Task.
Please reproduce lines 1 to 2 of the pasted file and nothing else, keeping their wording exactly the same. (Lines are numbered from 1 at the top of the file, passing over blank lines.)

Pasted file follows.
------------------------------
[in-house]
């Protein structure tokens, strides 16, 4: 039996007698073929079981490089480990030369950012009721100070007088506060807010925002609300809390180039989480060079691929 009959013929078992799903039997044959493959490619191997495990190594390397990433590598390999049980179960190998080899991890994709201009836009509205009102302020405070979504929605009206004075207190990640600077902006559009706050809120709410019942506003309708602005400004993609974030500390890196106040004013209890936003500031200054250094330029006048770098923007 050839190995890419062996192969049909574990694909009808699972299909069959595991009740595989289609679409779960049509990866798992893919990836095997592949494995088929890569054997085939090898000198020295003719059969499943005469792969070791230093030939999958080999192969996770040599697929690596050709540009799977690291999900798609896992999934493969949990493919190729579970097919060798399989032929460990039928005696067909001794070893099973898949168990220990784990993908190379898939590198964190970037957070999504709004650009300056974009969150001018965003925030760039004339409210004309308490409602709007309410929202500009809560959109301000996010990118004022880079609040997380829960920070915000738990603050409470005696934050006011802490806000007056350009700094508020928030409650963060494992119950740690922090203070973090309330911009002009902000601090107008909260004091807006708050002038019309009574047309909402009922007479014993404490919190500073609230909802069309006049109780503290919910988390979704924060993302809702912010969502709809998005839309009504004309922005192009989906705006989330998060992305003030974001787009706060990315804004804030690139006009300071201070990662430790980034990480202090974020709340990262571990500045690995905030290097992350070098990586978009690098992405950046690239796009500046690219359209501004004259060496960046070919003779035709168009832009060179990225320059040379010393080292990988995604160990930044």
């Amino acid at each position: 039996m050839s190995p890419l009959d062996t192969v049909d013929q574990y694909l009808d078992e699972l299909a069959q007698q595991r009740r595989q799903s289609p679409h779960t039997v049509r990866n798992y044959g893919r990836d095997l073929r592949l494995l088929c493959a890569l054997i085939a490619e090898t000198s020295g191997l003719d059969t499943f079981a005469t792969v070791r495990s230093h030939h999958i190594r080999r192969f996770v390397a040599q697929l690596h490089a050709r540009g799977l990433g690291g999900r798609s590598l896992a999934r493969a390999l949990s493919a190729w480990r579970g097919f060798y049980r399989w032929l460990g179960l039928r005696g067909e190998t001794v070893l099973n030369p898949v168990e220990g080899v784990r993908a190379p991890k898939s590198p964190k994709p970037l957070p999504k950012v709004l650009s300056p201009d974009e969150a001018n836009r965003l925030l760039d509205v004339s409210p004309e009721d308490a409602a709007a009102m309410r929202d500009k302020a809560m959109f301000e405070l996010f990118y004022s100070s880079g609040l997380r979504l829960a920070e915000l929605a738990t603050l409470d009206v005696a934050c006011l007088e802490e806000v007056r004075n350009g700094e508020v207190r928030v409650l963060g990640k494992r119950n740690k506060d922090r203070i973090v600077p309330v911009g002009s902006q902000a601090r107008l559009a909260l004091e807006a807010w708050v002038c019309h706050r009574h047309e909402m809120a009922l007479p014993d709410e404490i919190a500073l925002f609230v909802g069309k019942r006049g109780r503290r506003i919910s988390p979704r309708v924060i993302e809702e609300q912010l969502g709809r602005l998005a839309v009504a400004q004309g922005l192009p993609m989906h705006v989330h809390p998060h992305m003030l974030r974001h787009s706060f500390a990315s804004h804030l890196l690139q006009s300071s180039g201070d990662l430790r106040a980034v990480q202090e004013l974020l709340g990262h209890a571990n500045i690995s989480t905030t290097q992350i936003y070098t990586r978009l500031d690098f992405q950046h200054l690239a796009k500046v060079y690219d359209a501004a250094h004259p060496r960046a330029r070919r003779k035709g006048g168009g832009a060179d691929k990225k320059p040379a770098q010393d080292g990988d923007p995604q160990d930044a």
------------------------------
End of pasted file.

[in-house]
């Protein structure tokens, strides 16, 4: 039996007698073929079981490089480990030369950012009721100070007088506060807010925002609300809390180039989480060079691929 009959013929078992799903039997044959493959490619191997495990190594390397990433590598390999049980179960190998080899991890994709201009836009509205009102302020405070979504929605009206004075207190990640600077902006559009706050809120709410019942506003309708602005400004993609974030500390890196106040004013209890936003500031200054250094330029006048770098923007 050839190995890419062996192969049909574990694909009808699972299909069959595991009740595989289609679409779960049509990866798992893919990836095997592949494995088929890569054997085939090898000198020295003719059969499943005469792969070791230093030939999958080999192969996770040599697929690596050709540009799977690291999900798609896992999934493969949990493919190729579970097919060798399989032929460990039928005696067909001794070893099973898949168990220990784990993908190379898939590198964190970037957070999504709004650009300056974009969150001018965003925030760039004339409210004309308490409602709007309410929202500009809560959109301000996010990118004022880079609040997380829960920070915000738990603050409470005696934050006011802490806000007056350009700094508020928030409650963060494992119950740690922090203070973090309330911009002009902000601090107008909260004091807006708050002038019309009574047309909402009922007479014993404490919190500073609230909802069309006049109780503290919910988390979704924060993302809702912010969502709809998005839309009504004309922005192009989906705006989330998060992305003030974001787009706060990315804004804030690139006009300071201070990662430790980034990480202090974020709340990262571990500045690995905030290097992350070098990586978009690098992405950046690239796009500046690219359209501004004259060496960046070919003779035709168009832009060179990225320059040379010393080292990988995604160990930044």